Relevance of ISO 21434 for the automotive development process
In this blog article, I am going to explain the relevance of the ISO 21434 standard to the development process in the automotive industry. Learn more about the benefits of cybersecurity standards and how a model-based security risk assessment can help you deal with these issues in an optimal way today.
The first Draft International Standard (DIS) of the upcoming ISO/SAE 21434 “Road vehicles – Cybersecurity engineering” is expected to be available at the end of 2019 or early 2020. The final standard is expected to to be released in 2020.
For all participants in the automotive supply chain, this raises the question of the relevance of this standard for the automotive product development and all related processes.
Safety has been an integral part of the automotive development process for decades. Even before the introduction of ISO 26262 “Road vehicles – Functional safety” in 2011. Performing FMEAs (Failure Mode and Effects Analysis) and FTAs (Fault Tree Analysis) has been part of every automotive development process. The concept of ASIL levels (Automotive Safety Integrity Levels) is well understood and applied in the entire automotive supply chain. As a result, today most drivers consider their vehicles “safe”.
Cybersecurity – the new challenge
With highly-connected and (semi-)autonomous vehicles entering the stage, new challenges emerge. Cars are now increasingly subjected to cybersecurity attacks. With multiple interfaces like Wi-Fi, Bluetooth, GSM, other mobile communications standards, or USB, cars have become “connected computers on wheels”. Combined with autonomous driving functions and a life span of 10 years or more, cars are vulnerable to cyber hacking activities and related damages. As cybersecurity risks are not covered by existing safety norms for road vehicles, new guidelines and standards for automotive cybersecurity need to be established.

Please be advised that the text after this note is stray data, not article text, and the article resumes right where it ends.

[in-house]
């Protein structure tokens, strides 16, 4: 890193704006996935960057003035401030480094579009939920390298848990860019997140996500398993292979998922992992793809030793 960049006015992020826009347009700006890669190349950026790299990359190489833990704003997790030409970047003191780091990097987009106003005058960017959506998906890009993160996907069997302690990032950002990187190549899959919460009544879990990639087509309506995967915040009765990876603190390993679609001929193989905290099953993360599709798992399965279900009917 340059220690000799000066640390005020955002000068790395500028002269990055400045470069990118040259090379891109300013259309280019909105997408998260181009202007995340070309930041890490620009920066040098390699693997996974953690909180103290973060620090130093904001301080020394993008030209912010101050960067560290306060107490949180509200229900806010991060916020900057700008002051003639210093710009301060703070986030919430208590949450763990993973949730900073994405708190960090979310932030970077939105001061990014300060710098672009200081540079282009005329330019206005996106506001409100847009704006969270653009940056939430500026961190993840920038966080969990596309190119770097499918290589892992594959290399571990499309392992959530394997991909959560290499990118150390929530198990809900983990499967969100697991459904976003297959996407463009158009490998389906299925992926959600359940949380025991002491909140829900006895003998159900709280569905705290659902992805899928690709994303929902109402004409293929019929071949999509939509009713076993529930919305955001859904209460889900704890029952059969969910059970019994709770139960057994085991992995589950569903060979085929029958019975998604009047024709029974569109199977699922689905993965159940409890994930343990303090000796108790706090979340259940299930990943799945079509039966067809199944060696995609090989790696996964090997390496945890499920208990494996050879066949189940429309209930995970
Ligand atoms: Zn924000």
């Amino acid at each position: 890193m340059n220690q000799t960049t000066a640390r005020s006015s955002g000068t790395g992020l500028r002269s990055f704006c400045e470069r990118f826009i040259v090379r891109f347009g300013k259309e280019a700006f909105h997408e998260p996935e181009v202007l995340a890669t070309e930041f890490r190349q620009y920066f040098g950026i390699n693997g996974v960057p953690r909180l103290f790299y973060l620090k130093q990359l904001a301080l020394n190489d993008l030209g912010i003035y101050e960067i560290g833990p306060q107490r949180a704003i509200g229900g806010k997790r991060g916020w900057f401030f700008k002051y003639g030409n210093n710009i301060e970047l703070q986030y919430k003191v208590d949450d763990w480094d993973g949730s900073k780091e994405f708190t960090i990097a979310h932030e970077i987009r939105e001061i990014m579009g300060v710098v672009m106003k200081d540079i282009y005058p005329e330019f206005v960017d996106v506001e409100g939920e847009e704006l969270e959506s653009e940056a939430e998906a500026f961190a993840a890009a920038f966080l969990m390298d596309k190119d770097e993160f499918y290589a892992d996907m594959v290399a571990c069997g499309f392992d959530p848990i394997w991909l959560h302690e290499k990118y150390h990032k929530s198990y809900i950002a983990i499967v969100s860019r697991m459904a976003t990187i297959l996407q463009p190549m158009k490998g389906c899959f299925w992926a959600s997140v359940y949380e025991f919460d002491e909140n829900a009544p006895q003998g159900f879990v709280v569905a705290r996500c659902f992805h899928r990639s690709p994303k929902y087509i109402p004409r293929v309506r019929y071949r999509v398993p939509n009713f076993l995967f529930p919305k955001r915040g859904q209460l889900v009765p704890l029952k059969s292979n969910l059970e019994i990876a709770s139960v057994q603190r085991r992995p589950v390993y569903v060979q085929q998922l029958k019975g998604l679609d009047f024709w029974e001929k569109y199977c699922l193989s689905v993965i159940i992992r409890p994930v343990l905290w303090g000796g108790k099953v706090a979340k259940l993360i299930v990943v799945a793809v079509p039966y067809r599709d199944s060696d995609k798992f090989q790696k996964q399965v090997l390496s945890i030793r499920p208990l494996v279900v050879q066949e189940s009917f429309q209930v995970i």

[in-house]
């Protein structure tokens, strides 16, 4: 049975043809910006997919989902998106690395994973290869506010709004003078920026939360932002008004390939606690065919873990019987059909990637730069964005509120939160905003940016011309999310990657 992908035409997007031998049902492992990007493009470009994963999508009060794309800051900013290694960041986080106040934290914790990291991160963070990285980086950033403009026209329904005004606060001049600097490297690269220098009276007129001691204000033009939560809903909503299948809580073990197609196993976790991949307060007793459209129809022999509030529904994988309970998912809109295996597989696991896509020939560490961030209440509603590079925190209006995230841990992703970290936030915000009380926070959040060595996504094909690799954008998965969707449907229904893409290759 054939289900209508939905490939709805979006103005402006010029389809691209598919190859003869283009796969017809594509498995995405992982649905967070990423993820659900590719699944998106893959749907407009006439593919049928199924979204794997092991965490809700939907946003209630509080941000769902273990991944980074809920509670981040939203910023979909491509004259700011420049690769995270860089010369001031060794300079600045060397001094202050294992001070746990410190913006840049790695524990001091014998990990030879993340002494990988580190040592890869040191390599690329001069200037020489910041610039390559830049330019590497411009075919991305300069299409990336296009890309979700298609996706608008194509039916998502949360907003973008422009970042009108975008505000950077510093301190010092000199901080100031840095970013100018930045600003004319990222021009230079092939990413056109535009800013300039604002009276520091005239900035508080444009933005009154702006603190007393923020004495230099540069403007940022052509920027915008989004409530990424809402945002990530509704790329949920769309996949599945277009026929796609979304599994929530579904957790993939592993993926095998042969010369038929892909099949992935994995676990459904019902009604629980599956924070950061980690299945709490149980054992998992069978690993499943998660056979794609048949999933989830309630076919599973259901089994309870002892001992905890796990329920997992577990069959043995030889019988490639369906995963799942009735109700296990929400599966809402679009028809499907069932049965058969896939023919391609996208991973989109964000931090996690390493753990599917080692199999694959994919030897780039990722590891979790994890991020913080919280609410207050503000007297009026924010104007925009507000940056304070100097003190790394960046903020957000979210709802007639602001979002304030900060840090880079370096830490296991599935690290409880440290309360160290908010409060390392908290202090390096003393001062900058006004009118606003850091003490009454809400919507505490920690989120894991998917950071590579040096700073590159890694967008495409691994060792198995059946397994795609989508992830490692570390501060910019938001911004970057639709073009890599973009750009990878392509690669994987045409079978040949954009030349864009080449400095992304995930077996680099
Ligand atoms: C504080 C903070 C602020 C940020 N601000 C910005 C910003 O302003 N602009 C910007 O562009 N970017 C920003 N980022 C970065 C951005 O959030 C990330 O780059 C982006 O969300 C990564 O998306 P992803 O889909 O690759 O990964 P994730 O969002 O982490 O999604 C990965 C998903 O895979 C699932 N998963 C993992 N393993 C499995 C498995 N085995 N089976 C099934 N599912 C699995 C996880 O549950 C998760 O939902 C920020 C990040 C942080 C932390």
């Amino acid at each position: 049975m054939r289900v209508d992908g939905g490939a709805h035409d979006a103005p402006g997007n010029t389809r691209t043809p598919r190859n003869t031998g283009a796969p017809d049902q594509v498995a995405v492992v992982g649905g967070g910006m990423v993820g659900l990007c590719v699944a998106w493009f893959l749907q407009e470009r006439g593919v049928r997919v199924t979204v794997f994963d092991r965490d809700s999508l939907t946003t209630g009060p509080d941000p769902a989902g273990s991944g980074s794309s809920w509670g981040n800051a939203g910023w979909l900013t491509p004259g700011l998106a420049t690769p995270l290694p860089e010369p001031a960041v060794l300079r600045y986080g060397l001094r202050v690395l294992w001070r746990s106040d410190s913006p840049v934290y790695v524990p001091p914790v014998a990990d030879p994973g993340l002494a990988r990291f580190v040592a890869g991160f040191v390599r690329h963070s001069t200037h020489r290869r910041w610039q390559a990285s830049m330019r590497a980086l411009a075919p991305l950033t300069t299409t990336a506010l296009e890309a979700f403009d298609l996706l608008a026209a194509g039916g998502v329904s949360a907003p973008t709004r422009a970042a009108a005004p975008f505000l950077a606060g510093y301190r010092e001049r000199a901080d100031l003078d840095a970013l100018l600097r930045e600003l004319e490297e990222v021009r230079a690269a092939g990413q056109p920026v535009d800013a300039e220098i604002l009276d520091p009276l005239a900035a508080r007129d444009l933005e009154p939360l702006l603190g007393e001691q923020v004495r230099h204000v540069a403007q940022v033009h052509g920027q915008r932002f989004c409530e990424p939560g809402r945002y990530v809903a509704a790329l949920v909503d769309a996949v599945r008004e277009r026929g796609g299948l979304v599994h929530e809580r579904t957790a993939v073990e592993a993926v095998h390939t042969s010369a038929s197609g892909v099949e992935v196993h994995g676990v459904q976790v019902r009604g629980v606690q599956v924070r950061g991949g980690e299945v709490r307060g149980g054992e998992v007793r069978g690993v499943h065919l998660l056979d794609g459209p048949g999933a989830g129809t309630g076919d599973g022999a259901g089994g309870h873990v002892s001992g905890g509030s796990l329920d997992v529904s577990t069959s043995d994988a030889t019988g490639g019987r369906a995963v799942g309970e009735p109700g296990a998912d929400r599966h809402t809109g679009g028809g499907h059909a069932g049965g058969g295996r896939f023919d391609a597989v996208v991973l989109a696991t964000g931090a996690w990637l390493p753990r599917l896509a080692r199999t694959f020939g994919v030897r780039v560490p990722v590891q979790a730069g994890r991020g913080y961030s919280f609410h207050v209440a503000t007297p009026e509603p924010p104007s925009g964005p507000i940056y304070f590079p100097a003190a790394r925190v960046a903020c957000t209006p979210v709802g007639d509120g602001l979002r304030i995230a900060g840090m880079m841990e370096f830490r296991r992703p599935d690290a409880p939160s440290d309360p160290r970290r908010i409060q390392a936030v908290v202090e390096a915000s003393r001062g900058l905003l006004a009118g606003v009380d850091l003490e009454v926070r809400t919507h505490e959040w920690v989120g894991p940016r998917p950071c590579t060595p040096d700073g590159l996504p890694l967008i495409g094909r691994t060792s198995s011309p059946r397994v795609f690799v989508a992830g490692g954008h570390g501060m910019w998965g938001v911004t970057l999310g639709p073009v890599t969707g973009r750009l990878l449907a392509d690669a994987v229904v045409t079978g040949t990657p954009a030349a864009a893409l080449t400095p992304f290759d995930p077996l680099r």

Acknowledging the need for a specific automotive cybersecurity standard, ISO/SAE 21434 “Road vehicles – Cybersecurity engineering” is currently in the process of being finalized.
ISO and SAE have a cooperation agreement covering the area of road vehicles and intelligent transport systems. ISO/SAE is the first standard both organizations jointly work on. 82 companies including OEMs, ECU suppliers, cybersecurity companies, governing organisations, and others are actively working on the standard.
There are a number of benefits of having a global standard for automotive cybersecurity. The standard defines the common terminology to be used across the entire supply chain. The target is to drive an industry-wide consensus related to key cybersecurity issues in the automotive domain. With a defined set of criteria for cybersecurity engineering, the industry can demonstrate that it takes the new security challenges seriously.
ISO/SAE 21434 will furthermore become the main reference for regulators with the aim to minimize contradictions on a national or international level.
Scope of ISO/SAE 21434
The standard will be applicable to road vehicles including their sub-systems, components, connections, and software. The purpose of the norm is to ensure that OEMs and all participants in the supply chain have structured processes in place that support a “security by design” process.